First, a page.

Para-swimmers share experience of 'supportive' Masters environmentSeptember 7, 2023
After a successful trial at last year’s Swim England Masters National Championships, para-swimming will be on the schedule again for 2023 and those that have taken part have shared their desire to continue swimming competitively.
Athletes from this year’s British Championships – hosted by Swim England – spoke of their memories and moments from the competition in Sheffield and how they’re having Masters events gives them more opportunities to compete.
It was the first time that para-swimming had been a part of the British competition and 23-year-old Joseph Seage – who already had 13 years of competitive experience to fall back on – spoke of the joy at competing at such an event at his home club pool.
The City of Sheffield swimmer said: “I’m happy because I got four gold medals and two silver medals. It was amazing and terrific!
“I really hope to see Masters competitions inviting entries from disabled athletes as I believe that Masters swimming is for everyone…it would be great to see more competitors in the future.
The familiarity with the environment around the pool and the support of the team he trains with every week was an additional motivation for Joseph.
“I compete alongside my club members in training and so I was very happy to swim alongside them at the British Masters Championships.
“I plan on continuing training and enjoying swimming with my club. Swimming is so good for me, it helps me in everyday life.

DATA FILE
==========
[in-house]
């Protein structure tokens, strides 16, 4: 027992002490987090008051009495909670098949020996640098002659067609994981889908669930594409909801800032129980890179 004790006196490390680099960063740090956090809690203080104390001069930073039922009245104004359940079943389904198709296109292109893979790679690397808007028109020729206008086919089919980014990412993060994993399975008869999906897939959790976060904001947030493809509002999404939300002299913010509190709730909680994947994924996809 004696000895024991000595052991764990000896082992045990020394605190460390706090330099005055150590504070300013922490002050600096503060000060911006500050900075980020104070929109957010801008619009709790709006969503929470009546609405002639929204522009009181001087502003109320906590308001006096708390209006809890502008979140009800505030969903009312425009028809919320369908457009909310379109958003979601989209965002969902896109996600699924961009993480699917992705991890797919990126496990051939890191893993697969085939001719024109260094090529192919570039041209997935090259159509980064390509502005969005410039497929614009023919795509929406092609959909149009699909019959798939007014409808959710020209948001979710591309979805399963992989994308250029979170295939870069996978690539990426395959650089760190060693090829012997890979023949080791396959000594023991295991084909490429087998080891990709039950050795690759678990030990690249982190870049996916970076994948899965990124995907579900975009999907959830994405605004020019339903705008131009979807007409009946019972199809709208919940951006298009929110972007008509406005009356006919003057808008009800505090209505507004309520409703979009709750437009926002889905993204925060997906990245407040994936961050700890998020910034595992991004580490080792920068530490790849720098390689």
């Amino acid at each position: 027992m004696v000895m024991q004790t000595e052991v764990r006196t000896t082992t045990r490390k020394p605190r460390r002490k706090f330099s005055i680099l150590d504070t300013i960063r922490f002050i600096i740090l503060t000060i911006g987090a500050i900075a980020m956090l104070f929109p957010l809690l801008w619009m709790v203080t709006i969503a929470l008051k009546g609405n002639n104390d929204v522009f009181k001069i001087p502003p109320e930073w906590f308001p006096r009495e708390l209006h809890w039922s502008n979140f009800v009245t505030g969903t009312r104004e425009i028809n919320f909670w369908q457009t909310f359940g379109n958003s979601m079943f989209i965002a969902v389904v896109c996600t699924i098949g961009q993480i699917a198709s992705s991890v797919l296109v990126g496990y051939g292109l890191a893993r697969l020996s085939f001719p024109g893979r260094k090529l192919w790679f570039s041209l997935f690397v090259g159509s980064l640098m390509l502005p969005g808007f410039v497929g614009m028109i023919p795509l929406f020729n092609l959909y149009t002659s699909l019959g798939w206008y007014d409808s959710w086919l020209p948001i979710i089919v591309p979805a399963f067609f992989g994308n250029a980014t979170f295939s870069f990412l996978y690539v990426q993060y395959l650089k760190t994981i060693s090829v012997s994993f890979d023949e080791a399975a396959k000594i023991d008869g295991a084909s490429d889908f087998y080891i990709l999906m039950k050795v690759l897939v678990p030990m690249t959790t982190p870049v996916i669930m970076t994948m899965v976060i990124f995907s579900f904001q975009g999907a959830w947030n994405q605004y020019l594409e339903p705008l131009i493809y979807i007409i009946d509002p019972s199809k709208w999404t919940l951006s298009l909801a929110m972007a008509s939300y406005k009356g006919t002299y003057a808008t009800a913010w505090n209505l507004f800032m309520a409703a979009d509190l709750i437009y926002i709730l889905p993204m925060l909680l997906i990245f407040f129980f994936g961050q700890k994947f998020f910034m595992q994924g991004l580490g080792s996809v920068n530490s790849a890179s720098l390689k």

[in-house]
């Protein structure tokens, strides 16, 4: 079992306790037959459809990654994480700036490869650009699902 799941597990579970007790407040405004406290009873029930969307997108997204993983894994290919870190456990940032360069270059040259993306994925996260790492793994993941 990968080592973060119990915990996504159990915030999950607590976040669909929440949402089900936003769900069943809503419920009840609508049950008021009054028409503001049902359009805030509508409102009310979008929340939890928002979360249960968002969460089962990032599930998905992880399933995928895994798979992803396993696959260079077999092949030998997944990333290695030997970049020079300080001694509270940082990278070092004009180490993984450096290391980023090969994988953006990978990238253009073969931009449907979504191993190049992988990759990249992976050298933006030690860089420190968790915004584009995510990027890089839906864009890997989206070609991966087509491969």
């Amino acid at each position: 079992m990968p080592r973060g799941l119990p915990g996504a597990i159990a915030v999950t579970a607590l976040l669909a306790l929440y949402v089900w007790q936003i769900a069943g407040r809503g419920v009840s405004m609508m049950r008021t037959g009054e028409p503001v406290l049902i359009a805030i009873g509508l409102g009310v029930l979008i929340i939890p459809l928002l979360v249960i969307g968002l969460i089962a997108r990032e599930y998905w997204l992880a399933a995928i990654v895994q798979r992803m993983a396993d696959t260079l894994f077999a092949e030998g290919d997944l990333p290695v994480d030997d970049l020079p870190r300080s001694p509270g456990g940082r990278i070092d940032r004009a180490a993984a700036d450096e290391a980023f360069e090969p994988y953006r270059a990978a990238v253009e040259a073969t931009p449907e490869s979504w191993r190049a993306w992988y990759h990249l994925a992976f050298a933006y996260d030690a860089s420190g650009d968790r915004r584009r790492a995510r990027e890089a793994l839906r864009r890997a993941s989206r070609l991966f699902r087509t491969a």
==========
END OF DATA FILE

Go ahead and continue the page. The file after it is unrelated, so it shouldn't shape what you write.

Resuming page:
“Swimmers aged 18 or over with disabilities can compete and having para-swimming in Masters events means they always have a place to do so.”
Something to aim for
Bret Bassett, 29, swimming for the City of Derby was equally motivated by proceedings in the Steel City.
The event was a new way forward, something to target, to improve and aim for the former international triathlete.
He said: “Look at it. We’re at an Olympic-standard race pool. Look how many people are here. England, Scotland, Wales, Ireland. It’s awesome.”
His dad, Steve, added: “It’s great. People don’t see [Bret] as a para, they just see him as a fellow competitor. He’s just racing the same as everybody else. It’s just a normal race.
“There are people that we’ve met for the first time, and they’ve been very supportive, very encouraging.
“It was only after the last Olympics, that we realised there was an S14 category. I went online and had a look and thought ‘I wonder what this is?’
“I realised that maybe there’s an avenue or a pathway for him to be a part of. And now that we’ve been involved and we know most of the events that they’re doing, I believe Bret can do them as well.”
Article written by Kevin Glenton.